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Tax salience is a relatively new field of economic research, which emphasises that the way in which taxes are displayed can affect how they influence the economy. In particular, it emphasises that people are more likely to change their behaviour in response to highly visible and highly salient taxes.  As tax salience implies that people respond to factors other than net tax liability, such as the way that taxes are displayed and the tax payment mechanism, it can be seen as an application of behavioural economics to the field of taxation.

An example of tax salience

The best known example of tax salience comes from a paper by Raj Chetty, Adam Looney and Kory Kroft that looks at sales taxes in the United States. Importantly, sales taxes are not displayed at the shelf, and are only added to the shelf price at the register.

The paper finds that as a result of low tax visibility, people don’t fully incorporate sales taxes when making purchasing decisions. In other words, if the sales tax increased, there would be a smaller response in demand than would occur with an equivalent increase in price.

It is also important to note that people are not unaware or confused about the sales taxes that they have to pay. When asked about which items are subject to sales taxes, the vast majority of people were able to correctly identify which items were subject to tax and the approximate tax rate. Rather, as a result of not showing the taxes at the shelf, people don’t fully incorporate them into purchasing decisions.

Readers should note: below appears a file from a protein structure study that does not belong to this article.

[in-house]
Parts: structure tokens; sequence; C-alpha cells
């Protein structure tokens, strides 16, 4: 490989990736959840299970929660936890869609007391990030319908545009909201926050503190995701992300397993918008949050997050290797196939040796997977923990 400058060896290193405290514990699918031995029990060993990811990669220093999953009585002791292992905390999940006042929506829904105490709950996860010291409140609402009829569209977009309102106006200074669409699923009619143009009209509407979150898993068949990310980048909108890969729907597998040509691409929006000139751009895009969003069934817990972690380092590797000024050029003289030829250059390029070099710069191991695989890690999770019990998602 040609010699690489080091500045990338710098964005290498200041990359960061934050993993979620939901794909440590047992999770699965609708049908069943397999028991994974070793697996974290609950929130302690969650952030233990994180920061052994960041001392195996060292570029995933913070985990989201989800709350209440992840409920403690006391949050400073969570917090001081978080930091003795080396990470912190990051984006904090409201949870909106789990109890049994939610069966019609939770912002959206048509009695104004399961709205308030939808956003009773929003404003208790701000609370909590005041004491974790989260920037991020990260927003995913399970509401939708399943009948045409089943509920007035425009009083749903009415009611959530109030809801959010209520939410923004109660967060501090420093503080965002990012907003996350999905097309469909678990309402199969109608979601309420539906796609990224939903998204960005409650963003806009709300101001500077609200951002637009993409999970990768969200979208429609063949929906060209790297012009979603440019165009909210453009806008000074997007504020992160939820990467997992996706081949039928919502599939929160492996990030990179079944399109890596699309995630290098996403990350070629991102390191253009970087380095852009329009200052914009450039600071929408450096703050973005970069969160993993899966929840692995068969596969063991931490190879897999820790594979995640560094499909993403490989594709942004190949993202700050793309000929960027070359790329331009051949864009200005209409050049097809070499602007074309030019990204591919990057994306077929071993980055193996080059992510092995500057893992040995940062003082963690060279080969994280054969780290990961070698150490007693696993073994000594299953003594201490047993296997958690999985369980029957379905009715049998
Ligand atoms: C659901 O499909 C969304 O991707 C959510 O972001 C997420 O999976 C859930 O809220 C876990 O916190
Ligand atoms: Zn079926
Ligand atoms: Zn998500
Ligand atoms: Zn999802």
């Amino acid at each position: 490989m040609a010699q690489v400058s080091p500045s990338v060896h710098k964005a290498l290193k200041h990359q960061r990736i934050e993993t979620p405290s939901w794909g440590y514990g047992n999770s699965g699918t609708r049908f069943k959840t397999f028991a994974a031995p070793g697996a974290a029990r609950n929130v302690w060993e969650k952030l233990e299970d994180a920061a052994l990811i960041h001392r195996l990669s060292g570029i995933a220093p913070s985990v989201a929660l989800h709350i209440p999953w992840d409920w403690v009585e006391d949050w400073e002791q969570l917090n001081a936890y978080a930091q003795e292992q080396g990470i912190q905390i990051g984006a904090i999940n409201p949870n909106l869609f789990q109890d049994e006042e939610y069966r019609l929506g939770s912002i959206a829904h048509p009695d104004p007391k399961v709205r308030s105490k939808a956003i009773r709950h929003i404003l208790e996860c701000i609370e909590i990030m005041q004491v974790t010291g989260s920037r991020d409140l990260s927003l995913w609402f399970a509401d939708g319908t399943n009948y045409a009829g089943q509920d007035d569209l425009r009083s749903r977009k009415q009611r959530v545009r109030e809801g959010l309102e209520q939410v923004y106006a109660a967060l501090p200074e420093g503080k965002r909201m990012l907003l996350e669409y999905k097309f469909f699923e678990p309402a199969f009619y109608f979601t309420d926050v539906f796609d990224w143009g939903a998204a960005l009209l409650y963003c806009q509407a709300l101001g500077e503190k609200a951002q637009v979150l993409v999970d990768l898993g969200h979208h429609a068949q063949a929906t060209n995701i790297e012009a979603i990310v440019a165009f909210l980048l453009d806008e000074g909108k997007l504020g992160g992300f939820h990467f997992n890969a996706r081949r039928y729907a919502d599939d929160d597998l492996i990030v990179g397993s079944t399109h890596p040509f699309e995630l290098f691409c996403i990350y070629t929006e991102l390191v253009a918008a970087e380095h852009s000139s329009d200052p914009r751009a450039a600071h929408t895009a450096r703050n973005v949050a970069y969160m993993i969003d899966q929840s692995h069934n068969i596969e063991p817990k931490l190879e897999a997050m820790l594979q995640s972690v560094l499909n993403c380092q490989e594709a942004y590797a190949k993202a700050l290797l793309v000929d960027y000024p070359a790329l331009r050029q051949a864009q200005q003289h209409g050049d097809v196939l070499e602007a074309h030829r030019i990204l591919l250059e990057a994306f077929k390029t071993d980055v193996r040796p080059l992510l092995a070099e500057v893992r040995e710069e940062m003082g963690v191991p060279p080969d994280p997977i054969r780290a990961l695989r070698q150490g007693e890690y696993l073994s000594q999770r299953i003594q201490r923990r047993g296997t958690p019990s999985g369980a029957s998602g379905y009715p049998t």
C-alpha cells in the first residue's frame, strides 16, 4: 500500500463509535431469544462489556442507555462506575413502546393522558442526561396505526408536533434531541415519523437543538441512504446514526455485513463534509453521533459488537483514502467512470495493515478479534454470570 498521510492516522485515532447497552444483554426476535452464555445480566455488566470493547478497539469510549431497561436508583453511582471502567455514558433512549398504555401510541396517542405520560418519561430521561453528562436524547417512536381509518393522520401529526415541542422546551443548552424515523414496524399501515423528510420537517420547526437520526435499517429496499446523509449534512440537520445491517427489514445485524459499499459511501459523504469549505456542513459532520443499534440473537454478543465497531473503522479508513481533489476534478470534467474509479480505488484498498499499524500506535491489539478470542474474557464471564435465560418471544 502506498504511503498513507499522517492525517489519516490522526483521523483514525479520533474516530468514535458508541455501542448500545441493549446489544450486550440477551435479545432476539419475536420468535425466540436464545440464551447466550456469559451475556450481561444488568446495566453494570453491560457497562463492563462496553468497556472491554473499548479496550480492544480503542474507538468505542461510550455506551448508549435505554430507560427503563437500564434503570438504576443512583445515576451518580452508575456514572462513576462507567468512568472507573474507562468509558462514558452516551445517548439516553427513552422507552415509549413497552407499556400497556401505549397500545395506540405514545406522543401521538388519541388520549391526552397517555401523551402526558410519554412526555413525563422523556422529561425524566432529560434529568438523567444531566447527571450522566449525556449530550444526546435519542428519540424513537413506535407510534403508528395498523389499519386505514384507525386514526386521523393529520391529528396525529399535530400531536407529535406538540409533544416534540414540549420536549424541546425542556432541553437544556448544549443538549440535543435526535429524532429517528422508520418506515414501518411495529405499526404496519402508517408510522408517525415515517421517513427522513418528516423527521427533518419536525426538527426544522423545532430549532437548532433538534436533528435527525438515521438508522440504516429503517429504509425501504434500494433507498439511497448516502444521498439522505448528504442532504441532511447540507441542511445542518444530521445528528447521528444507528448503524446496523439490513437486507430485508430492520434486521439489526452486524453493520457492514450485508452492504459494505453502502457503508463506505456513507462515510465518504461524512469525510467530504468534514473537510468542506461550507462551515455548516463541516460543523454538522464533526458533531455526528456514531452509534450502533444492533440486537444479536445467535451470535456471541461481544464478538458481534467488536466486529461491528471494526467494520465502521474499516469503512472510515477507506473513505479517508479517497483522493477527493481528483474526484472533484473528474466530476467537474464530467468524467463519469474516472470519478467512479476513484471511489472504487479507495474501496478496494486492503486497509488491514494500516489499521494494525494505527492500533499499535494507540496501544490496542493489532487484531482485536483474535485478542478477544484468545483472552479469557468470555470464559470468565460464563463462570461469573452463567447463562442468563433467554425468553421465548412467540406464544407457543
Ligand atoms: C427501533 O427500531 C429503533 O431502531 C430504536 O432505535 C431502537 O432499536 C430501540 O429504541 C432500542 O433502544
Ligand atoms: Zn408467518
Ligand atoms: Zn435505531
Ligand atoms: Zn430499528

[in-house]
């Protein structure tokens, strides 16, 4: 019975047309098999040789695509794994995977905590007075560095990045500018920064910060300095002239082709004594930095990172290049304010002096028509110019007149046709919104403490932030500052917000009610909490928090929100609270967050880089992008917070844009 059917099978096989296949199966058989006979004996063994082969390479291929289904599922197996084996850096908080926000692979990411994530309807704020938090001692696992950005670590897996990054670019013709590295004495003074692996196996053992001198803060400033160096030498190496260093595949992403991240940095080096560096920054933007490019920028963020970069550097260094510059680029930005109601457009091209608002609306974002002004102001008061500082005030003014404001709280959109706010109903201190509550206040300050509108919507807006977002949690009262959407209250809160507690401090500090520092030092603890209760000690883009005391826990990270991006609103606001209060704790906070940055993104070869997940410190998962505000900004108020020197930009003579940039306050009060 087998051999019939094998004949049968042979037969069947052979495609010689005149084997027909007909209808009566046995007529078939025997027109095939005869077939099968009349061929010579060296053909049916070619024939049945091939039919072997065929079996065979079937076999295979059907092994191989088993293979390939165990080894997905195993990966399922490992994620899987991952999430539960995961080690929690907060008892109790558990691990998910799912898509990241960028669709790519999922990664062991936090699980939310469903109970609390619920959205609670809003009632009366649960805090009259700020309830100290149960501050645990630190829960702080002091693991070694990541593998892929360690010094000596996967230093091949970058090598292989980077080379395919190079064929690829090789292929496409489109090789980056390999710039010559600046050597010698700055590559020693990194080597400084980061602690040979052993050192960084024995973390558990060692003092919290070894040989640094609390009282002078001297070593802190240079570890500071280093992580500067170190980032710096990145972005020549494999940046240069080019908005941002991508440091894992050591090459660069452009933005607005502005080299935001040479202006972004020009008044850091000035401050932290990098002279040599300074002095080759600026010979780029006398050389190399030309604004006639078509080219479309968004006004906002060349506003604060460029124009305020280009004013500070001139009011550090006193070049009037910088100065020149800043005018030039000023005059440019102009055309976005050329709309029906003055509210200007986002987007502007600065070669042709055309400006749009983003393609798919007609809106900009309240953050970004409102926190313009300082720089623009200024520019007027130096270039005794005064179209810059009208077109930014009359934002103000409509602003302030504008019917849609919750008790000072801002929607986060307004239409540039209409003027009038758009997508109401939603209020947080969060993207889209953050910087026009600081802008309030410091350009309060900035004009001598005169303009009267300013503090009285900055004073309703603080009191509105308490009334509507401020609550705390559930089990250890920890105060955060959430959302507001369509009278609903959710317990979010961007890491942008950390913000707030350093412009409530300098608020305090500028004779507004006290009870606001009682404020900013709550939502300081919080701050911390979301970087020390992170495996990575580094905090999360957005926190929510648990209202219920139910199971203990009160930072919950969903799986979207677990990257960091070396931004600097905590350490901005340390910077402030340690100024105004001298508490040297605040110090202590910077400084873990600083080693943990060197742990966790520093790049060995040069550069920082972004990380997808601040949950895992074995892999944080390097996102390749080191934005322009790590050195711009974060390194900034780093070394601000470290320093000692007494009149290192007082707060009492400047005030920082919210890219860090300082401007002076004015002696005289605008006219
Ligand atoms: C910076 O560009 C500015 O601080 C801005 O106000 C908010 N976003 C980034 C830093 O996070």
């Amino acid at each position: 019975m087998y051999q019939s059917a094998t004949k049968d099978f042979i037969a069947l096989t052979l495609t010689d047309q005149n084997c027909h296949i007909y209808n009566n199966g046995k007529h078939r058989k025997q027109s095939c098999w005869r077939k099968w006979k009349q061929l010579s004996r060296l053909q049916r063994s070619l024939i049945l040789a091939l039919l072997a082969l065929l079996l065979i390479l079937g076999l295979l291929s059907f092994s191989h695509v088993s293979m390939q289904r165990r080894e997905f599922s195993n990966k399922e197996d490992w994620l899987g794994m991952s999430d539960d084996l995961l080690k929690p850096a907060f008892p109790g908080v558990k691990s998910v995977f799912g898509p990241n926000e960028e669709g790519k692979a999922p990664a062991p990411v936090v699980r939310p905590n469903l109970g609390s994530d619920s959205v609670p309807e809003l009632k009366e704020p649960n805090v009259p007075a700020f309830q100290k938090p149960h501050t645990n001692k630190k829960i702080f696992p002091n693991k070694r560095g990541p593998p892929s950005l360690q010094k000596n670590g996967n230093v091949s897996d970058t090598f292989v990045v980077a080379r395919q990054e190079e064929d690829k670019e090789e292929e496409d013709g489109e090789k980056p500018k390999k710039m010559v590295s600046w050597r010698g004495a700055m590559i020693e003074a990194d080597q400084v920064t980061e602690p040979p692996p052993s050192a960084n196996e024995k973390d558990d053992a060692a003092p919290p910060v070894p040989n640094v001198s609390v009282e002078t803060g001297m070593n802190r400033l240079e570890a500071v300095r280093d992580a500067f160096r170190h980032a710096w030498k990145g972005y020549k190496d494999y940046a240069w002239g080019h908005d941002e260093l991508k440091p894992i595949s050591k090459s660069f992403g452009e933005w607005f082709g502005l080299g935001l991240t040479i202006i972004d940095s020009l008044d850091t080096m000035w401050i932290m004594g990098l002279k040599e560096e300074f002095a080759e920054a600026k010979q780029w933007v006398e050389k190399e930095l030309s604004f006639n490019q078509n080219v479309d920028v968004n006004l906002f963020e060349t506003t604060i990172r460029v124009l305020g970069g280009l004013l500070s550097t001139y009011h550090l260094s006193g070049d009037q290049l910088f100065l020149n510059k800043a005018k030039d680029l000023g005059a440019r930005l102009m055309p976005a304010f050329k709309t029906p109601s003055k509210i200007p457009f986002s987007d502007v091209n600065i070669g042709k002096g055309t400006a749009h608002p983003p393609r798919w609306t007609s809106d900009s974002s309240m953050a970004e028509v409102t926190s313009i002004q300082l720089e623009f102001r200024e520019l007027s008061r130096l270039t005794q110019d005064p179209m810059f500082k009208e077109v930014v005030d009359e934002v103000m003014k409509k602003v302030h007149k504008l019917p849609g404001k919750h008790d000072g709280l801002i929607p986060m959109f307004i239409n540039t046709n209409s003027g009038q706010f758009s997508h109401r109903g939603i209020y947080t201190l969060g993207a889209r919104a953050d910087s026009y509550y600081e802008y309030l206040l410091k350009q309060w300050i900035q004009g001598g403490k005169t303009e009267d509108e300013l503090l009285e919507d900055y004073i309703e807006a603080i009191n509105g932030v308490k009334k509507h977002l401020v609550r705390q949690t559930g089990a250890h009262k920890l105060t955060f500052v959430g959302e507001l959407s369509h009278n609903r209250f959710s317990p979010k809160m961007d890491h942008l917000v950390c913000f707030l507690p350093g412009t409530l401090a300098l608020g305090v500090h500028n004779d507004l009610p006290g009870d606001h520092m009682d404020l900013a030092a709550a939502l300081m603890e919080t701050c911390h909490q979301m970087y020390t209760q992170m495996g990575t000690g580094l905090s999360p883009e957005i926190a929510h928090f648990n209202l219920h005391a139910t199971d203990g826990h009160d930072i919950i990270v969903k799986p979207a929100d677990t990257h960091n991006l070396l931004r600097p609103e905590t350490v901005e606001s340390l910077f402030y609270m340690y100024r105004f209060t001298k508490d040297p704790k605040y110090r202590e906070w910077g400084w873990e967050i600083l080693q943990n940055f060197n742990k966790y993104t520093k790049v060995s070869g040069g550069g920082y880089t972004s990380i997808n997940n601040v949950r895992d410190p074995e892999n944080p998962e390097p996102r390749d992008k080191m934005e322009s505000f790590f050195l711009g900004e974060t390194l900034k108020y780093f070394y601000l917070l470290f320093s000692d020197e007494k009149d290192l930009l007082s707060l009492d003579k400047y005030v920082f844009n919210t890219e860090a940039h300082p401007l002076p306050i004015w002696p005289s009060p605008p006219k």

A concept with a wide variety of applications

The concept of tax salience has been shown to be important in a wide range of areas, such as:

  • People don’t take into account ongoing ownership taxes (registration) when purchasing cars.
  • E-tolls are less salient than having to pay road tolls in a toll booth, and as a result tolls are generally raised to higher levels after E-tolls are introduced.
  • Income taxes and value-added taxes/GST are similar taxes in a lifetime setting, but an income tax is found to have a stronger impact on work incentives in an experimental setting.
  • Having electricity bills paid by automatically debiting from a bank account decreases the salience of these charges, and is shown to have a positive effect on peoples demand for electricity
  • Income tax withholding and auto-filling tax returns reducing the salience of the income tax and increasing the effectiveness of the income tax system.